Blood and urine tests are recommended at different life stages for the same reasons discussed earlier. Cats are good at hiding illness and disease and we know that a number of diseases become more common as cats get older. Blood and urine tests can help to identify the presence of disease early and allow prompt treatment.
Testing for FIV and FeLV
Cats suffer from a number of important viral diseases. Two of these are feline immunodeficiency virus (FIV – the cat equivalent of the human immunodeficiency virus or HIV), and feline leukaemia virus (FeLV).
Theses viruses remain widespread among many cat populations and infection with either can be serious, often leading to the development of fatal illnesses.
If either virus is endemic in your part of the world, and your cat is at risk of being exposed to them, your vet is likely to suggest testing for infection on occasions. Infection with either virus is relatively easy to detect, with simple blood tests, and the best way of preventing spread of disease is to identify infected cats and keep them strictly separate from all others.
It is strongly recommended that kittens are tested for these viruses so that owners and vets know if they are infected. Depending on the lifestyle of your cat, and thus its risk of subsequently being exposed to these viruses, your vet may also recommend further tests at intervals during your cat’s life.
Urine tests are recommended at least once a year in Mature cats, increasing to twice a year by the time cats reach the Super Senior stage. Collecting a urine sample is relatively straightforward (your vet will tell you how this can be done at home or, more often, it can be done for you in the clinic).
Testing urine is a simple and straightforward procedure, but can give a lot of important information. An early sign of kidney disease (which is common in older cats) can be a gradual reduction in the concentration of the urine produced. Urine concentration is one of the things we suggest being recorded on a regular basis (see the downloadable HealthCare Sheets) and you and your vet will be able to see if there is a consistent change in this over time.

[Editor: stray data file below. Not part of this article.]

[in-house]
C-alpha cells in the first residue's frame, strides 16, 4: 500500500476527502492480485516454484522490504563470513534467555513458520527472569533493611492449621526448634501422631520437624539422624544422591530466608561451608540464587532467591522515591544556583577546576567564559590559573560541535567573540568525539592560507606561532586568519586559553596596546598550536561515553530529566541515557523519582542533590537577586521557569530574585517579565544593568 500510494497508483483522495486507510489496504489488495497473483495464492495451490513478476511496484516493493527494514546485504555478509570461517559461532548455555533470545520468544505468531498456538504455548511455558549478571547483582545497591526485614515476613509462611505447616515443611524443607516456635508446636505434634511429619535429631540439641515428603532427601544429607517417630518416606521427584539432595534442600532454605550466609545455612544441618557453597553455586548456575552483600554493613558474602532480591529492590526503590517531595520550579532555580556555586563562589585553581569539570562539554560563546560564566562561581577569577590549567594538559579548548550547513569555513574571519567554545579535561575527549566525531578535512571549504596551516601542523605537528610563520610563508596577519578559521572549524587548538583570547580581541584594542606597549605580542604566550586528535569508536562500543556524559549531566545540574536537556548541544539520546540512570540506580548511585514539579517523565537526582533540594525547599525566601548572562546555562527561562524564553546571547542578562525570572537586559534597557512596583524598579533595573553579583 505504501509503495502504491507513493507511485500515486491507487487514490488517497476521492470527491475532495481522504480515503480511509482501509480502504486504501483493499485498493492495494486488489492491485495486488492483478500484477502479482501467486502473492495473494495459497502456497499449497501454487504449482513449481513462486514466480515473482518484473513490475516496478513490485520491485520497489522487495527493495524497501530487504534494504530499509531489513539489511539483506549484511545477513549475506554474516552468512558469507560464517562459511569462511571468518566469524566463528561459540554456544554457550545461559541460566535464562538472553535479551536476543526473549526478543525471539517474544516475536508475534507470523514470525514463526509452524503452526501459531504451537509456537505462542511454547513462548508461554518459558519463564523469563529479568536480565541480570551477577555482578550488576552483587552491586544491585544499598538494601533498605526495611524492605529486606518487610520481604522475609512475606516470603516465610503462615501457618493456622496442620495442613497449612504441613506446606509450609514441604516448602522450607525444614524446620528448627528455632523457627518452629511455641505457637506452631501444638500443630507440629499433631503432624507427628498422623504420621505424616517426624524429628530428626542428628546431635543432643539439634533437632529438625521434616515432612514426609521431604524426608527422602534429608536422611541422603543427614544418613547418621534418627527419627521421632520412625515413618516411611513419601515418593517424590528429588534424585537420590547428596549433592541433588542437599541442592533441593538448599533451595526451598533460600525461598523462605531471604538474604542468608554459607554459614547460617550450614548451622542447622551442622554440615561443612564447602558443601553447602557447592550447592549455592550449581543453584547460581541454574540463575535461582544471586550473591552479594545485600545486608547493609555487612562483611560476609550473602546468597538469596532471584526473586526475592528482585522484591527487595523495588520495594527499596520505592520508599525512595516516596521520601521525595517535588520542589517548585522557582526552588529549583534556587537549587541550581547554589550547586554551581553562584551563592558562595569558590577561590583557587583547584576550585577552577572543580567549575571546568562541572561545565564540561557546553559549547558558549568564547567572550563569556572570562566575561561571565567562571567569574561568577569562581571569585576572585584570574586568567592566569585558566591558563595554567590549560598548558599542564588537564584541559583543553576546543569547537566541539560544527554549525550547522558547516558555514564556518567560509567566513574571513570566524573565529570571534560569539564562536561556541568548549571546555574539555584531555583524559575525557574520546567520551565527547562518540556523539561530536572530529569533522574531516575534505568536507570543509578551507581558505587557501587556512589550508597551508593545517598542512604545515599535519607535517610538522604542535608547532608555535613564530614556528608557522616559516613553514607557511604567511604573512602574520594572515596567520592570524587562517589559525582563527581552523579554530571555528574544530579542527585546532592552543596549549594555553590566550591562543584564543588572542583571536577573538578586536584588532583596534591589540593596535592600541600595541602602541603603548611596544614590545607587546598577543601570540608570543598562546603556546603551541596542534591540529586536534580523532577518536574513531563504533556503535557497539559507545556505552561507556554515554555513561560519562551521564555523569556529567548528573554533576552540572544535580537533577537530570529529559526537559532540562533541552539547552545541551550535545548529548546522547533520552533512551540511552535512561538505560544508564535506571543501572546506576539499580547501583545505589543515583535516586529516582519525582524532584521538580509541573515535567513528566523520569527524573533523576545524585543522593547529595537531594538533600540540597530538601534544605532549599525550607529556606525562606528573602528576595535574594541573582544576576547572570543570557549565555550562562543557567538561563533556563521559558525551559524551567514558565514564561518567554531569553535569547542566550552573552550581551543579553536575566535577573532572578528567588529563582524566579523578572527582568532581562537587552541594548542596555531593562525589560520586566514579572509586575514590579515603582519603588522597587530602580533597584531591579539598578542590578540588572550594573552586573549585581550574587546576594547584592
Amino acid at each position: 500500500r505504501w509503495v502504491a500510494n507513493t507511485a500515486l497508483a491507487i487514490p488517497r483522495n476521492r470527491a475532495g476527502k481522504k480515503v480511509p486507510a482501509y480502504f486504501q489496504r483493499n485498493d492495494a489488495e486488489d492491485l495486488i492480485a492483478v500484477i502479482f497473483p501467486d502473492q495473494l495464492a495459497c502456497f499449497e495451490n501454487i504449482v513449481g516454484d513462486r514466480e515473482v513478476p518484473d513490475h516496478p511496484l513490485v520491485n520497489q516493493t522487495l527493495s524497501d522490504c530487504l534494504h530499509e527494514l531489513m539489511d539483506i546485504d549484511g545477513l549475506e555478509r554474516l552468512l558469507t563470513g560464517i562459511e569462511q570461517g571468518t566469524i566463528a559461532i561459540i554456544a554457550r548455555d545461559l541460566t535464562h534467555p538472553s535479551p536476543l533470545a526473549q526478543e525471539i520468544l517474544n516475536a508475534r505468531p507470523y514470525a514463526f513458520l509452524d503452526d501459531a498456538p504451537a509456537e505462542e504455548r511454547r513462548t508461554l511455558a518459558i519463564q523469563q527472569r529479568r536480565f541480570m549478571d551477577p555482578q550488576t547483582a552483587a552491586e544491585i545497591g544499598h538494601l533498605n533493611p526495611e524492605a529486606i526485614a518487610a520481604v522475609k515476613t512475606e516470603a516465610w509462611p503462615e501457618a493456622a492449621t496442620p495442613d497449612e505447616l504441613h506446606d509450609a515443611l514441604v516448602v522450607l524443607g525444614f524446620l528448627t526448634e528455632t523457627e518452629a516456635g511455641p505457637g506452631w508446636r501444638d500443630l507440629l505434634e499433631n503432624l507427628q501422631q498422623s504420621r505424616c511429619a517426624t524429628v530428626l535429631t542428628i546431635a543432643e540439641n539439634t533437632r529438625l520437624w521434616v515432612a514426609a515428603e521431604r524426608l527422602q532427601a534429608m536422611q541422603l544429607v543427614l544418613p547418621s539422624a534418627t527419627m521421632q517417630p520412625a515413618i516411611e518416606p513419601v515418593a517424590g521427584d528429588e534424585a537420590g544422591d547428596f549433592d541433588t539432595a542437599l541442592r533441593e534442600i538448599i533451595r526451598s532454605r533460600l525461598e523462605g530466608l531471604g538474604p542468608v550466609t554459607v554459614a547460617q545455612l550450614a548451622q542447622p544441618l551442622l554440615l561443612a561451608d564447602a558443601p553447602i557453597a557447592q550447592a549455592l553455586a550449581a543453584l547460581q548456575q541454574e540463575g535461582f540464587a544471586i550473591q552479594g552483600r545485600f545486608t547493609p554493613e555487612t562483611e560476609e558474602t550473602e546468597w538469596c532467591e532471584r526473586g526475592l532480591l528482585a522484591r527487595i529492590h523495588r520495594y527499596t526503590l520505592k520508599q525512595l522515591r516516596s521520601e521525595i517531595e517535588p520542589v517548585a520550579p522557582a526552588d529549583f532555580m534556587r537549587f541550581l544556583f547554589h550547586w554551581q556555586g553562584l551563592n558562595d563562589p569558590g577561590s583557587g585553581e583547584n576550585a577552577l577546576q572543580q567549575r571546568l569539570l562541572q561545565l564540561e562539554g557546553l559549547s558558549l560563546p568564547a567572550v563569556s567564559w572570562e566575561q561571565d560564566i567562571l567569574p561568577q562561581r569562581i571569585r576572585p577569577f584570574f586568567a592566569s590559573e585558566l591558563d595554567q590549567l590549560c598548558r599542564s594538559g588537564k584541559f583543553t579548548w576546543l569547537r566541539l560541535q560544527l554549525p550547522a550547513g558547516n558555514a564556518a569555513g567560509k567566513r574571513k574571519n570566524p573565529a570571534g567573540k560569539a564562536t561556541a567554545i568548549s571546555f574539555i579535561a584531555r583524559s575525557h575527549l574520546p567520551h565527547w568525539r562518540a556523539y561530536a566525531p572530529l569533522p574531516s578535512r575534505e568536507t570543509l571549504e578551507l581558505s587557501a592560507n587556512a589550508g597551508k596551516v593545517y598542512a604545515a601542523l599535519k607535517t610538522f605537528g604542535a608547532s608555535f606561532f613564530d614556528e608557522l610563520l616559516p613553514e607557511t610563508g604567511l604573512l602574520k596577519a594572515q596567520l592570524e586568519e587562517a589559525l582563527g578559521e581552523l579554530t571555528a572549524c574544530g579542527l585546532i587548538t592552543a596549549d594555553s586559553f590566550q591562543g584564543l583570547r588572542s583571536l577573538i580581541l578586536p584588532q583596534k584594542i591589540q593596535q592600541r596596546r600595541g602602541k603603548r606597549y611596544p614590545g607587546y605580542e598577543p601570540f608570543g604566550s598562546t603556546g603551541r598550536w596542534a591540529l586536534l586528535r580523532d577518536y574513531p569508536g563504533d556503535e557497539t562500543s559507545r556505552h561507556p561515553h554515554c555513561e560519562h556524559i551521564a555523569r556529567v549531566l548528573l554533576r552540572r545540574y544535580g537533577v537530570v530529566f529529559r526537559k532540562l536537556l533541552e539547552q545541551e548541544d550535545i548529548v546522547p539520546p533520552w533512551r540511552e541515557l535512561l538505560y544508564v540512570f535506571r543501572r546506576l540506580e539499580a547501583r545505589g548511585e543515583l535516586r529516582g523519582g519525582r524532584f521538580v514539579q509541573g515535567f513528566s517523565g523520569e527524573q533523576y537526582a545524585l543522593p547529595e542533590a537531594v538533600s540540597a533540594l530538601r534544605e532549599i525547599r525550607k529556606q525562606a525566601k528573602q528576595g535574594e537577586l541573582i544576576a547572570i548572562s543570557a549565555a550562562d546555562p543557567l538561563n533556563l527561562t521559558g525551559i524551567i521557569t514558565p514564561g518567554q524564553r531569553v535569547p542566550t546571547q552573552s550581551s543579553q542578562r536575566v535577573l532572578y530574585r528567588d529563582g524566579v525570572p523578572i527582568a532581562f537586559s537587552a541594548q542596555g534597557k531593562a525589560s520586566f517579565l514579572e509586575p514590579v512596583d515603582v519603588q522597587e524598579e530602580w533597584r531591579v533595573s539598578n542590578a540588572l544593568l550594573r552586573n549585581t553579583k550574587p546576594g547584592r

Testing urine samples can sometimes give clues to other underlying diseases such as liver disease or diabetes mellitus. Although most of these diseases are more common in older cats, it can be helpful to collect occasional urine samples during your cat’s Adult years. Some cats may develop illnesses at this stage, but it is also very helpful to know what the results of urine tests are when the cat is healthy. This will make it easier to recognise and pick up early signs of disease at a later time.
Blood tests are also recommended for cats once a year in the Mature stage and once or twice a year in the Senior and Geriatric stages. Again, as cats are so good at hiding signs of disease, these blood tests (which typically include looking at red and white cell counts and a range of biochemical parameters) are aimed at the early detection of a number of diseases including liver and kidney disease, and hormonal disorders including diabetes and hyperthyroidism. Hyperthyroidism (or overactive thyroid glands) is common in older cats and including a specific blood test to measure thyroid hormone concentrations is recommended in Senior and Geriatric cats, and in Adult and Mature cats if there is any cause for concern.
As with urine tests, collecting one or more blood samples for routine testing during Adult years when the cat is healthy can be valuable and can serve as a ‘baseline’ that helps to detect early changes in your cat later on.